Tuesday, February 22, 2011

1976 Topps

April 20, 1975, Dennis Eckersley makes his home debut facing Hank Aaron with the bases loaded.  Indians are up by 6 runs in the 8th inning.

Eckersley BALKS scoring future HOF member Robin Yount from third base.

Of course, this was Hank Aaron at 41 years old. But I supposed for a rookie, facing a legend can be nerve wracking.

Eckersley went on to have an incredibly good rookie season that was completely ignored by the BBWAA in the ROY balloting. 

The perils of playing in Cleveland for a losing ball club.

About the Card

The least interesting design of the mid-70s Topps production. Very basic. However, these colors work well with the photo. The cartoon position player is wholly uninspired and rehashed from the 1973 set.

This card was recently graded MINT by Beckett and it looks every bit of it. Sharp edges, 50/50 centering, tight corners, I'm guessing the surface with a few print dots on it is the reason it didn't receive a GEM MINT grade but regardless it's an incredible card.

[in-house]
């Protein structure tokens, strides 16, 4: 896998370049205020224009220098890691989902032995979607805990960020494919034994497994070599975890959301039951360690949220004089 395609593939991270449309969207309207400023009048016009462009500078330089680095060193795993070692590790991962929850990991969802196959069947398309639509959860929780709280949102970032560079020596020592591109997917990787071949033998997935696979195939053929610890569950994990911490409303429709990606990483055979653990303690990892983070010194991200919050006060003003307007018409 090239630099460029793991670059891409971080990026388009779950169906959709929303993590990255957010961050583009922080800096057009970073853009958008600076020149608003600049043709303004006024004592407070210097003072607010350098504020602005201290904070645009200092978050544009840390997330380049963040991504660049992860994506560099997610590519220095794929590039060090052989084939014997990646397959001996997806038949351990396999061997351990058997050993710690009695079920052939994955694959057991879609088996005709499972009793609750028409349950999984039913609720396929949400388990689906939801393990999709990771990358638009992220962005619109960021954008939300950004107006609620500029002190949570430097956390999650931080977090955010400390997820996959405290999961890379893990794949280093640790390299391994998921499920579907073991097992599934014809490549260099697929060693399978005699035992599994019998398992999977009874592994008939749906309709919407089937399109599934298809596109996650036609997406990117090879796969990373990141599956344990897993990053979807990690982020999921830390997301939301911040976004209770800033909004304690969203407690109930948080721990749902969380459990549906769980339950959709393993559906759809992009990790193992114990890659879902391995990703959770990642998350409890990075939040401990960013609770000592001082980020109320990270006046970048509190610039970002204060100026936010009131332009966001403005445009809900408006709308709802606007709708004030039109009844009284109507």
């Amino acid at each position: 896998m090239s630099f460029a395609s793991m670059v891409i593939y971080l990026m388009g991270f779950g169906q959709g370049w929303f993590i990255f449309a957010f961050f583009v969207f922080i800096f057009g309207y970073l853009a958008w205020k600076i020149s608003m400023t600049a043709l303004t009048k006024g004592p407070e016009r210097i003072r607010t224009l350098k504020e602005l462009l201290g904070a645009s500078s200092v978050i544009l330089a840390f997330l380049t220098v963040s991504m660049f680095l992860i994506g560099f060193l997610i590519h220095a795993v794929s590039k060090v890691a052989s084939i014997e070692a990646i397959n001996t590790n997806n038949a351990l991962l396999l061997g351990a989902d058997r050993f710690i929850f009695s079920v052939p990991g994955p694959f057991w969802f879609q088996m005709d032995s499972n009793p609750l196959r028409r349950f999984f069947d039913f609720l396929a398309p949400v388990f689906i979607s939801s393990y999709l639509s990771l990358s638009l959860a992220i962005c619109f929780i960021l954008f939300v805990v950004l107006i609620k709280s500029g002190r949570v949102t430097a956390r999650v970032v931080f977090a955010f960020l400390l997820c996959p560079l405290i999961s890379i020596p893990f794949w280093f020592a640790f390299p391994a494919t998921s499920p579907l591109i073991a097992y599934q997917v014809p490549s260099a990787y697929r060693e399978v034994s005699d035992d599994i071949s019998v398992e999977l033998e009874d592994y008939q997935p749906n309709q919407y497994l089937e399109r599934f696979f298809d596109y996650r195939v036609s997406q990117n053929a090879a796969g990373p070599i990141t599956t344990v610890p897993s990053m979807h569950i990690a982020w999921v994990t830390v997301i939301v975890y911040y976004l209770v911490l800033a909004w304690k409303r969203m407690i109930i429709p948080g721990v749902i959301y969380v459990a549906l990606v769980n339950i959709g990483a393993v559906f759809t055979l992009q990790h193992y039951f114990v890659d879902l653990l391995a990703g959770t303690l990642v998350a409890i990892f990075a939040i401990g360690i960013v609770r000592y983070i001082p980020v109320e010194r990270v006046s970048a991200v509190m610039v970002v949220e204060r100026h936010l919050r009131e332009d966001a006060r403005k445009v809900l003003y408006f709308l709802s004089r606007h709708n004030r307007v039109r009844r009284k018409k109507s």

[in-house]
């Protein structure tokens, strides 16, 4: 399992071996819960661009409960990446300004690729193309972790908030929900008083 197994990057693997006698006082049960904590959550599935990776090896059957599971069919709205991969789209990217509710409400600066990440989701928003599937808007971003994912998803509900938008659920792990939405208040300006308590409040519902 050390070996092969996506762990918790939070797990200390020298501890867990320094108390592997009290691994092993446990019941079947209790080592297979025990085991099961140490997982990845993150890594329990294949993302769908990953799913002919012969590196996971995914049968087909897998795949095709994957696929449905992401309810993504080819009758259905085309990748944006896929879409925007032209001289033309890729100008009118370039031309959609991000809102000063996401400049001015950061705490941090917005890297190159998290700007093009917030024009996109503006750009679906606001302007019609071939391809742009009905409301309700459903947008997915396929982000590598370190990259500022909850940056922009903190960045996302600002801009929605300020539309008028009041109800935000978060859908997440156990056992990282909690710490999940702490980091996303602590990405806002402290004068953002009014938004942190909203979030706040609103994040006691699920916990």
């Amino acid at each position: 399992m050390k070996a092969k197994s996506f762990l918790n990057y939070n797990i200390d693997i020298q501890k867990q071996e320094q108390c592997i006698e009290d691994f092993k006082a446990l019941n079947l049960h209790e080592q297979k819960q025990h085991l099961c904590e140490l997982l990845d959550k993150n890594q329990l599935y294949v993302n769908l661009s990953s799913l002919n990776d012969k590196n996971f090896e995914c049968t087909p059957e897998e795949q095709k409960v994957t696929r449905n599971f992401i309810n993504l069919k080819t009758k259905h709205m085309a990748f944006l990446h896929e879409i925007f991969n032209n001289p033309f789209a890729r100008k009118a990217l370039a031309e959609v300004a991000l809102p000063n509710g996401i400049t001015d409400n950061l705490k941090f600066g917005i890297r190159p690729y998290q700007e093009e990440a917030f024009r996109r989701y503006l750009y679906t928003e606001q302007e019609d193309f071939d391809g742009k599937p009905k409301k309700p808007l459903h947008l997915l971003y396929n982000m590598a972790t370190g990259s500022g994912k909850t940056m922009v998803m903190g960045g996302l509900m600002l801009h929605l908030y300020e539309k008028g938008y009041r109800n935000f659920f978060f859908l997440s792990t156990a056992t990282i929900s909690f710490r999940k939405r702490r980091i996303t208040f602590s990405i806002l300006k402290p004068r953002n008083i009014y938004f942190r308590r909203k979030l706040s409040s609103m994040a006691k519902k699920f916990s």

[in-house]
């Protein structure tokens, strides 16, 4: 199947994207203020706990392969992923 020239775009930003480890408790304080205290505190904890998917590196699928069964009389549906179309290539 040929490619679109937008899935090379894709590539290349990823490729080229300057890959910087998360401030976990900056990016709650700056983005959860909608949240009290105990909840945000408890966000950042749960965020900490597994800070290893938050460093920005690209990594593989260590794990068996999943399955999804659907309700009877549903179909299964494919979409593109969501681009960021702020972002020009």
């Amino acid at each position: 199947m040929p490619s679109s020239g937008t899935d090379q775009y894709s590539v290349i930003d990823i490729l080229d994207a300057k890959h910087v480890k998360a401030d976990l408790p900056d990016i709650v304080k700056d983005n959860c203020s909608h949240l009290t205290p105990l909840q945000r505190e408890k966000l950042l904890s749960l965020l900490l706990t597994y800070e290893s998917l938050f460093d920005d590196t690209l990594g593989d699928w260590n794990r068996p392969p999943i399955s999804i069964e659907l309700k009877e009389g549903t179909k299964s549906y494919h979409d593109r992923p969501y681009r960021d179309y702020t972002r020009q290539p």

It's currently being sold by the guys at Pristine Paper. They're asking for $750.00 - in theory that's a good price but Eck isn't popular enough to command that price. I would think even a PSA 9 would have trouble fetching that price. 

Thursday, February 17, 2011

1989 Fleer

Gary Sheffield said, "The thing about the Mitchell Report is that I cringe about it because the guy who wrote the report didn't talk to me," Sheffield said. "If he talked to me I would respect that no matter what. But I cringe on that because he didn't." NY POST, February 17, 2011

Now read what Gary said on this matter February 26, 2007  in USA TODAY “The (players) association told us this is just a witch hunt. They don't want us to talk to them. This is all about getting (Bonds).
"If this was legitimate and they did it the right way, it would be different. But this a witch hunt. They're just trying to collect a lot of stuff that doesn't make any sense and throw the shit against the wall."

If Gary had never talked to George Mitchell how does he know "They're just trying to collect a lot of stuff that doesn't make any sense..."?